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Incredible Edibles


The next time you approach a well-stocked bakery case, look closely at the subtle rivalry on the doilies. To the untrained eye, there is no difference between the blush of hand-molded truffles and the delicate curl of rugelach made with pressed fruit and sweet ricotta, but to undeniable dessert psychopaths like me, there is a definite hierarchy. Brownies are sorted into fudge-y, sprinkled, nut-spiked and cake-y and danish must be judged not only on the flakiness of its pastry but also the flavor, texture and finish of its filling. Of all such categories, the penultimate is frosting. If you don't frost with excellence, nothing underneath matters. That said, Incredible Edibles has one of the most fantastic butter creams ever.

Unfortunately, frosting doesn't exactly qualify as breakfast, at least not when your dining companion is a strapping young man accustomed to eggs, bacon and all the trimmings. So I decided to look past the gorgeous dainties at Incredible Edibles and try their new brunch menu on for size. I noticed at least four gourmet variations on eggs benedict, waffles bathed in fresh cream and seasonal fruit, quiche, frittatas and granola. The prices were considerably high, but we risked disappointment in the spirit of total indulgence.

While waiting for breakfast, we drank hot coffee and read the complimentary morning paper. A group of old gentlemen in sweaters held conference at a nearby table, and their heads gleamed in the light that poured through the giant windows facing Fort Street. Just as I hit the funnies, breakfast hit the table. Two large plates sat before us with sides of roasted potatoes and maple glazed bacon, one with a benedict made of fresh crab cakes and lemon hollandaise and the other with smoked salmon, poached eggs and Leslie's original "incredible hollandaise." Both were rimmed with fresh fruit.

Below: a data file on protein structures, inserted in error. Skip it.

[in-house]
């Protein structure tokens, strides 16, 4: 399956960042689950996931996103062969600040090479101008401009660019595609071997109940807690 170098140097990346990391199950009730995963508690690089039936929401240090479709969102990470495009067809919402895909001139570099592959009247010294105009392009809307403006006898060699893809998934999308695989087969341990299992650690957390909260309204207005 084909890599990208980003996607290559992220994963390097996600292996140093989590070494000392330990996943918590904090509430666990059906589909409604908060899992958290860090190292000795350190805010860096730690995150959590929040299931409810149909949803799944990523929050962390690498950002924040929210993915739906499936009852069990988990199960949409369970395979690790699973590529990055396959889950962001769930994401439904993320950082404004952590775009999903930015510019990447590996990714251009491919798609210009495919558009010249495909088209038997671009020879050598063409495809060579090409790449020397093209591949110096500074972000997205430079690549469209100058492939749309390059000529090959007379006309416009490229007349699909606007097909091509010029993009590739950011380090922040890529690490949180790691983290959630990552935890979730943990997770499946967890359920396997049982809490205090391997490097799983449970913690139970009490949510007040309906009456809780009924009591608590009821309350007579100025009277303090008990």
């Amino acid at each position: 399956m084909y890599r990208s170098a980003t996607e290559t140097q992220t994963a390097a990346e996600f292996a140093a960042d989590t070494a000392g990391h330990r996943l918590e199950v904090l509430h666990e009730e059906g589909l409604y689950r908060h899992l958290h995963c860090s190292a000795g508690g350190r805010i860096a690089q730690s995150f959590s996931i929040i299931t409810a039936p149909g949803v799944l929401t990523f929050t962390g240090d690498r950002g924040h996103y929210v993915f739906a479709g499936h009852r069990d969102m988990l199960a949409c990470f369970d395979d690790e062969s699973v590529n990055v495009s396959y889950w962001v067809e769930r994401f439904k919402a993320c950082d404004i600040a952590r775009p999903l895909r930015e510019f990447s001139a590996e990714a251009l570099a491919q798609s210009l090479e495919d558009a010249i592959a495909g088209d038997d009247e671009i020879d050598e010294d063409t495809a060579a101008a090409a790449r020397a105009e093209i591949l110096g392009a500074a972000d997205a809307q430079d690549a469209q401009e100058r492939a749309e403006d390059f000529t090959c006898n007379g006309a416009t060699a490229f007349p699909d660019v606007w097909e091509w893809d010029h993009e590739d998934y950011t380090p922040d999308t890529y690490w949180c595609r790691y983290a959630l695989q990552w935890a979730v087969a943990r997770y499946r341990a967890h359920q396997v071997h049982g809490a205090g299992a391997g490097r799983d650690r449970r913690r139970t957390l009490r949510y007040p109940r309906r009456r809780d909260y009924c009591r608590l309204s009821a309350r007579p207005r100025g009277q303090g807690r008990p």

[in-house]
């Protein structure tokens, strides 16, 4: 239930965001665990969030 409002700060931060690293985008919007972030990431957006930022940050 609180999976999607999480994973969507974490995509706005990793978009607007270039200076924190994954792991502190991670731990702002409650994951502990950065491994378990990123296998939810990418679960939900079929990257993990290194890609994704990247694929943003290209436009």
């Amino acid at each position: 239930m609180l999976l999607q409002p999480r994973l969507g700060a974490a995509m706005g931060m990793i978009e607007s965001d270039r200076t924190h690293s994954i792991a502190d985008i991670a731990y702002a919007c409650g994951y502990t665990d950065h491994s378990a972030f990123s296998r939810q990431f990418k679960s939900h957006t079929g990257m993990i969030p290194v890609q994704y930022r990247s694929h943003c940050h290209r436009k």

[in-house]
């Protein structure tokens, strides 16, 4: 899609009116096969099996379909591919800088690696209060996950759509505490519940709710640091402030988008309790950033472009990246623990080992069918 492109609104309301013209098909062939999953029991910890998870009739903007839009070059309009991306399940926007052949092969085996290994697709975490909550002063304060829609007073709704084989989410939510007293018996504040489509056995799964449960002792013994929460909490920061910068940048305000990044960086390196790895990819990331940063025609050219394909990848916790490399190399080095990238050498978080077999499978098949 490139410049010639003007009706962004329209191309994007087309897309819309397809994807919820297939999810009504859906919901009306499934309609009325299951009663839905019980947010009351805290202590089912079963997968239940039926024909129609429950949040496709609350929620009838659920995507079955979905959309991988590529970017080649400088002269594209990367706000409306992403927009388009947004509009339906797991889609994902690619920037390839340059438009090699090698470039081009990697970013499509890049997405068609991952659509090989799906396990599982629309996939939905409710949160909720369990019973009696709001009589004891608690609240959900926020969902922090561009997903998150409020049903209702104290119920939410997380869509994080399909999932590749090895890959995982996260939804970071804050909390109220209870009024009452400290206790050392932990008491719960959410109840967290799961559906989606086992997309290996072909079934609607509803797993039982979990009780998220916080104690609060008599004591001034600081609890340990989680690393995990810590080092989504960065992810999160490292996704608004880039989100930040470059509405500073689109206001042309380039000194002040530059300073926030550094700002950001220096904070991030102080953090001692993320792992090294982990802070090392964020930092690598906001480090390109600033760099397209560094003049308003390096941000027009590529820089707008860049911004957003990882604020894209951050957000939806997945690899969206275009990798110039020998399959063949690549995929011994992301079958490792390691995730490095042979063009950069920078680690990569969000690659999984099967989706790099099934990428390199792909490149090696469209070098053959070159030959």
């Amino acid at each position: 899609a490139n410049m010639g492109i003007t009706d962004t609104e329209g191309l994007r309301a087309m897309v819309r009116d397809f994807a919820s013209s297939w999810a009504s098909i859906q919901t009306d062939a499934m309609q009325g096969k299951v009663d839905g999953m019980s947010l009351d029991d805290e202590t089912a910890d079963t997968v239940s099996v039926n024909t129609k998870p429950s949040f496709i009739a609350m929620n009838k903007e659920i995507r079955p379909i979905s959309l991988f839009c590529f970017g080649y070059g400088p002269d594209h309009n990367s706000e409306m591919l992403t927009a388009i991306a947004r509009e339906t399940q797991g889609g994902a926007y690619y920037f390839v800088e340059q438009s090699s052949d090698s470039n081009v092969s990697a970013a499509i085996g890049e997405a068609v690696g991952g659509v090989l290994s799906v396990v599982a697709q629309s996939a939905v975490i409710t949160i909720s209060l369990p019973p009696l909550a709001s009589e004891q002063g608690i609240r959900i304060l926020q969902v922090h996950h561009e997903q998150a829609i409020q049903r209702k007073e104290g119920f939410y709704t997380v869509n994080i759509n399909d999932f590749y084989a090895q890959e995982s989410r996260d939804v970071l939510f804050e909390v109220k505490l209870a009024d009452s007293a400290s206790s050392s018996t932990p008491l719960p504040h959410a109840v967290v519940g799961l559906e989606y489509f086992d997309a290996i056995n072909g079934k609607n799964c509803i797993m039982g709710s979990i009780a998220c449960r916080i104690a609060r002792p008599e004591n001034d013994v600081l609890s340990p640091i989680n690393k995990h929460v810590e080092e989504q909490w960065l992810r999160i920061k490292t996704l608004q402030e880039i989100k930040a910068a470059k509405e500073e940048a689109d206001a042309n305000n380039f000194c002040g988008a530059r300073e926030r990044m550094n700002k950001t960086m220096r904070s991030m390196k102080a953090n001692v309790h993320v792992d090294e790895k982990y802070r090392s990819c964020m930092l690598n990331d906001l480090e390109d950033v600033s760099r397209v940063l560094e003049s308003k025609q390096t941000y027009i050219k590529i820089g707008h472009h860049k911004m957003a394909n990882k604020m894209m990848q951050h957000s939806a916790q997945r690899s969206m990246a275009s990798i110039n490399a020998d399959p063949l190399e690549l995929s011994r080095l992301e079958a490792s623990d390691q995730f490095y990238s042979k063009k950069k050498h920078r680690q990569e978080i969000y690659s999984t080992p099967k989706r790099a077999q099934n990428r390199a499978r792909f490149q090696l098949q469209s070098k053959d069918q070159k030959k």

The first bite of my salmon covered English muffin was heaven. Despite layers of gooey topping, the muffin was still warm and crisp. The egg was cooked to a fluffy perfection, the salmon was a deep peach color and wonderfully flavorful and the sauce lived up to its qualifier. It was all the right kind of creamy and tangy, and they definitely weren't stingy with the ladle. The boy's crab cake version was even better, the cakes just slightly crunchy and filled with the fragrance and texture of sweet meat, diced red pepper and a lovely combination of spices. Then came the potatoes. Red, gold and purple varieties had been sliced super thin, dusted with seasoning and then slow-roasted. The result was a distinctly un-greasy delicious side that I ate with my fingers. The boy liked them too, but it was the bacon that won him in the end. He had hoped for slightly larger portions for the price, but the dense, syrupy strips made up for the size. We agreed it is the best restaurant bacon we've ever had, and for meat man, that is serious.

Hardly a morsel was left on the plates when our server brought the check with two white chocolate covered strawberries. What, no 15-year-old pillow mints? They were so unexpected and scrumptious I almost ran into the kitchen and hugged everybody. I left with a huge smile on my face and not a speck of frosting on my fingers. And I would do it again.

--Erin Ryan can write under the influence of carpet fumes.